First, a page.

Through the generations of cellular and mobile technology, the most apparent changes have been in the radio technology and new services enabled, whether digital modulation or text messaging. While every new generation is a leap forward in performance and new services, the overarching trend in the mobility infrastructure has paralleled the trend in other networks; all IP-based services, and all-IP-based infrastructure. The reason for this is simple: packet-oriented infrastructure matches the capability of the endpoints, the communication service provider/cloud infrastructure, and the software. In addition, all-IP networks are already proven to scale to large numbers of endpoints. 5G is no exception: IoT, vehicle-to-network, augmented reality, and ubiquitous computing will all require a pervasive set of interconnected IP networks ready to provide the flexible underlay infrastructure that 5G demands. 5G is more than a new radio; it is the culmination of mobility and Internet architectures converging with one another to create a network platform that is high-capacity, always-on, and ubiquitous.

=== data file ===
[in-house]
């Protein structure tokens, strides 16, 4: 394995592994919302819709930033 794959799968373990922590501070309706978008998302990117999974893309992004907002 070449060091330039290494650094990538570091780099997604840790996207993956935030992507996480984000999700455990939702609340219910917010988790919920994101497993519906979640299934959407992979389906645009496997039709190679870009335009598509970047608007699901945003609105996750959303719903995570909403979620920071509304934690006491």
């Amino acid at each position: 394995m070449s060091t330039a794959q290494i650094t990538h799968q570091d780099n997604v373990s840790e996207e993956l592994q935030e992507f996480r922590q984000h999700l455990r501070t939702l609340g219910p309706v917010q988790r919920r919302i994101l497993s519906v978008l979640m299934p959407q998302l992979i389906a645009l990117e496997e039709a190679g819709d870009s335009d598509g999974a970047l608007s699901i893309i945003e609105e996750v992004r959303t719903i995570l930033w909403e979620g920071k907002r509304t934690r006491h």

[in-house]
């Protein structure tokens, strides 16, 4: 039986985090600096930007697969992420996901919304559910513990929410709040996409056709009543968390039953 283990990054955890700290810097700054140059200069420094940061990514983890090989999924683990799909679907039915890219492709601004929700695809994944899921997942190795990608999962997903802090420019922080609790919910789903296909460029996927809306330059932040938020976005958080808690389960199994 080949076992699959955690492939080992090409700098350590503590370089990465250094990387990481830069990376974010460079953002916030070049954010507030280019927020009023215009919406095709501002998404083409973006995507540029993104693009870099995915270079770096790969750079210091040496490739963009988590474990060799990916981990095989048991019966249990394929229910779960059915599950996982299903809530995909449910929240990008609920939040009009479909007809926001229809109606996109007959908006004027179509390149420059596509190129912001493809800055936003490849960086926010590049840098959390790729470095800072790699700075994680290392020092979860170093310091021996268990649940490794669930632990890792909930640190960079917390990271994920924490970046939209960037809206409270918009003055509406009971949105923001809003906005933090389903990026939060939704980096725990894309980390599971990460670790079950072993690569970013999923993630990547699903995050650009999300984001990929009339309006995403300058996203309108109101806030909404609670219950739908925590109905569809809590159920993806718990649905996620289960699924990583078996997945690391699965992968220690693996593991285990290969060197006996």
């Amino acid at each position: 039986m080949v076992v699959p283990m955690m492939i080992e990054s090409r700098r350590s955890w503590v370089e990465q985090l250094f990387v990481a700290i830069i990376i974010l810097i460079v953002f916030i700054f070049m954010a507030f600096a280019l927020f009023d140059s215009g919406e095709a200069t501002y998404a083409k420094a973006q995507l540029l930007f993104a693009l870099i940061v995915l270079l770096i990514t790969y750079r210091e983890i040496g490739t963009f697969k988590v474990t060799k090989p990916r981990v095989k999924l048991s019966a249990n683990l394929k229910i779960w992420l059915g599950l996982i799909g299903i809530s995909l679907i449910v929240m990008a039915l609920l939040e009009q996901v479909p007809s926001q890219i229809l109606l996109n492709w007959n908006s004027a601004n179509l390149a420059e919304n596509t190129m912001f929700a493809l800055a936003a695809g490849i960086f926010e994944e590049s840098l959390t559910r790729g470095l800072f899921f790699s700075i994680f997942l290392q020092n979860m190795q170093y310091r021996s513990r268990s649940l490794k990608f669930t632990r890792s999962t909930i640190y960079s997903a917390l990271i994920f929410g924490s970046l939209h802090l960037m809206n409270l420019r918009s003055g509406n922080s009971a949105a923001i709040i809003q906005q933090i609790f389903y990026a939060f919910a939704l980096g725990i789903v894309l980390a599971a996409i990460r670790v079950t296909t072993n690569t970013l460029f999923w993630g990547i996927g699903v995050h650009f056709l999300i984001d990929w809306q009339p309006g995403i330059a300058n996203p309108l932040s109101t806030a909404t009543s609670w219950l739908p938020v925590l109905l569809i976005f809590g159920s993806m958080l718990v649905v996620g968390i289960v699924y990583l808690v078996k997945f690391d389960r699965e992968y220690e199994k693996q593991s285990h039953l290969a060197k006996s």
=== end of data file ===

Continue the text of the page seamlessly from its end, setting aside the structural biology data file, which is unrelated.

While current networks can support 5G deployments in “standalone mode,” to realize the full potential the following abilities must be intrinsic in the underlay network:
If performance is lacking in any one of these steps, the network’s ability to support 5G can be impaired.
5G won’t be just the mobile instantiation of the Internet … 5G will be the Internet. It will have the bandwidth, ubiquity, and service-readiness needed for always-on wireless access, to such a degree that it will end up surpassing many existing forms of wired Internet access and cloud services. Recognizing the critical importance of this latest wave of network convergence will prepare investors, operators, and consumers to benefit from 5G as it is defined, marketed, and deployed globally.